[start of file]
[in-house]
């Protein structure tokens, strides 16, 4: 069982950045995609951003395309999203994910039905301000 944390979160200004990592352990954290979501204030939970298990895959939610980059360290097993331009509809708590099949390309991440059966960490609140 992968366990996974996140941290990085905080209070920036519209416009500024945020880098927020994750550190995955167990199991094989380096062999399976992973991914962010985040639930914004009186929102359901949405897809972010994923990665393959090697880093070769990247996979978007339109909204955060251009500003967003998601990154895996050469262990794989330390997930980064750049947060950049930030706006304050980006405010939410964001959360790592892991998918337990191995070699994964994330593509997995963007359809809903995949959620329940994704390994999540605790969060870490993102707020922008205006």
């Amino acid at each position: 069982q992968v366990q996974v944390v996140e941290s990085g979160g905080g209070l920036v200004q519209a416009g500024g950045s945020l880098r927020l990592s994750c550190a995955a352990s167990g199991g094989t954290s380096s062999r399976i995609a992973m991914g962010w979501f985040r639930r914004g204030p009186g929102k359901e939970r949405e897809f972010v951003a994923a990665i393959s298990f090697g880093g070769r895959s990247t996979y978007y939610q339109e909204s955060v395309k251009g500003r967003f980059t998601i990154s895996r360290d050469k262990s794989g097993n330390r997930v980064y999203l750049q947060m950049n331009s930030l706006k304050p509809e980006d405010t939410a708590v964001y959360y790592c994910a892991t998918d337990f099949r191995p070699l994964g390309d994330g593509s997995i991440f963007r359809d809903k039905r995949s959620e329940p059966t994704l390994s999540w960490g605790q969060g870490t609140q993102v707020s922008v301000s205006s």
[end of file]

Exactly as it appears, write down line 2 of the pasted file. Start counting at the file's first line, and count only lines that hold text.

């Protein structure tokens, strides 16, 4: 069982950045995609951003395309999203994910039905301000 944390979160200004990592352990954290979501204030939970298990895959939610980059360290097993331009509809708590099949390309991440059966960490609140 992968366990996974996140941290990085905080209070920036519209416009500024945020880098927020994750550190995955167990199991094989380096062999399976992973991914962010985040639930914004009186929102359901949405897809972010994923990665393959090697880093070769990247996979978007339109909204955060251009500003967003998601990154895996050469262990794989330390997930980064750049947060950049930030706006304050980006405010939410964001959360790592892991998918337990191995070699994964994330593509997995963007359809809903995949959620329940994704390994999540605790969060870490993102707020922008205006």